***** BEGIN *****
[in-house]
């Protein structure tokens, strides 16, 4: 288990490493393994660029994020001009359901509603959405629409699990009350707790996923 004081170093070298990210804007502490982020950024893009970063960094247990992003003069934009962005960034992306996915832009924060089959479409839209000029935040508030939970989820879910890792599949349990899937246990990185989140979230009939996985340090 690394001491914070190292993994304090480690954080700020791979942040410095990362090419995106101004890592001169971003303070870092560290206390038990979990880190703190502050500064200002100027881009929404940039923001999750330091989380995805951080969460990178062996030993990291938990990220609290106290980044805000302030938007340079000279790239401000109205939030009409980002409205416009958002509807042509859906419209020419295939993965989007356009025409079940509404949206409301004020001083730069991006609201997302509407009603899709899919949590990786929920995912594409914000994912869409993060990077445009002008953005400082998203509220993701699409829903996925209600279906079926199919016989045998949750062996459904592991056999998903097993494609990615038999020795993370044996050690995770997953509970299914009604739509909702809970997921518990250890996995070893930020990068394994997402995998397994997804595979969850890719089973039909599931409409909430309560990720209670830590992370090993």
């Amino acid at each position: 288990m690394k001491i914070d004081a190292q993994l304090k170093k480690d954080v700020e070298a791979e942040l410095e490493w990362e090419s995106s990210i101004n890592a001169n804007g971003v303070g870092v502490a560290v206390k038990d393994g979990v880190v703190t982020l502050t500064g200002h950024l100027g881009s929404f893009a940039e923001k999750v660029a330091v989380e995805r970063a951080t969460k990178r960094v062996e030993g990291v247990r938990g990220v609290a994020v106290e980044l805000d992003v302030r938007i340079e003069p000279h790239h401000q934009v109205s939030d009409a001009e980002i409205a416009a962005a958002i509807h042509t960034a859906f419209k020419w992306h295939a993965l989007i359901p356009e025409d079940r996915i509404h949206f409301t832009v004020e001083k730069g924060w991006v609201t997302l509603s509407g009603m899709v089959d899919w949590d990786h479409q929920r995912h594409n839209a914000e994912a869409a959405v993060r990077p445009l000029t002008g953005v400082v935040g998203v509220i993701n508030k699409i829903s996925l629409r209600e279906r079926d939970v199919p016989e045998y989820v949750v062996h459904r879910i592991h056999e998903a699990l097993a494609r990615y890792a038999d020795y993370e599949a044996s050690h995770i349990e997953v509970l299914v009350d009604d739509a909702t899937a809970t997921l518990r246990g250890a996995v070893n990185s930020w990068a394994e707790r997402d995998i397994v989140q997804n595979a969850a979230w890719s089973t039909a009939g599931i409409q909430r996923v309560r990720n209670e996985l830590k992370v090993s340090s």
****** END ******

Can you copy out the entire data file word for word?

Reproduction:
[in-house]
């Protein structure tokens, strides 16, 4: 288990490493393994660029994020001009359901509603959405629409699990009350707790996923 004081170093070298990210804007502490982020950024893009970063960094247990992003003069934009962005960034992306996915832009924060089959479409839209000029935040508030939970989820879910890792599949349990899937246990990185989140979230009939996985340090 690394001491914070190292993994304090480690954080700020791979942040410095990362090419995106101004890592001169971003303070870092560290206390038990979990880190703190502050500064200002100027881009929404940039923001999750330091989380995805951080969460990178062996030993990291938990990220609290106290980044805000302030938007340079000279790239401000109205939030009409980002409205416009958002509807042509859906419209020419295939993965989007356009025409079940509404949206409301004020001083730069991006609201997302509407009603899709899919949590990786929920995912594409914000994912869409993060990077445009002008953005400082998203509220993701699409829903996925209600279906079926199919016989045998949750062996459904592991056999998903097993494609990615038999020795993370044996050690995770997953509970299914009604739509909702809970997921518990250890996995070893930020990068394994997402995998397994997804595979969850890719089973039909599931409409909430309560990720209670830590992370090993």
């Amino acid at each position: 288990m690394k001491i914070d004081a190292q993994l304090k170093k480690d954080v700020e070298a791979e942040l410095e490493w990362e090419s995106s990210i101004n890592a001169n804007g971003v303070g870092v502490a560290v206390k038990d393994g979990v880190v703190t982020l502050t500064g200002h950024l100027g881009s929404f893009a940039e923001k999750v660029a330091v989380e995805r970063a951080t969460k990178r960094v062996e030993g990291v247990r938990g990220v609290a994020v106290e980044l805000d992003v302030r938007i340079e003069p000279h790239h401000q934009v109205s939030d009409a001009e980002i409205a416009a962005a958002i509807h042509t960034a859906f419209k020419w992306h295939a993965l989007i359901p356009e025409d079940r996915i509404h949206f409301t832009v004020e001083k730069g924060w991006v609201t997302l509603s509407g009603m899709v089959d899919w949590d990786h479409q929920r995912h594409n839209a914000e994912a869409a959405v993060r990077p445009l000029t002008g953005v400082v935040g998203v509220i993701n508030k699409i829903s996925l629409r209600e279906r079926d939970v199919p016989e045998y989820v949750v062996h459904r879910i592991h056999e998903a699990l097993a494609r990615y890792a038999d020795y993370e599949a044996s050690h995770i349990e997953v509970l299914v009350d009604d739509a909702t899937a809970t997921l518990r246990g250890a996995v070893n990185s930020w990068a394994e707790r997402d995998i397994v989140q997804n595979a969850a979230w890719s089973t039909a009939g599931i409409q909430r996923v309560r990720n209670e996985l830590k992370v090993s340090s």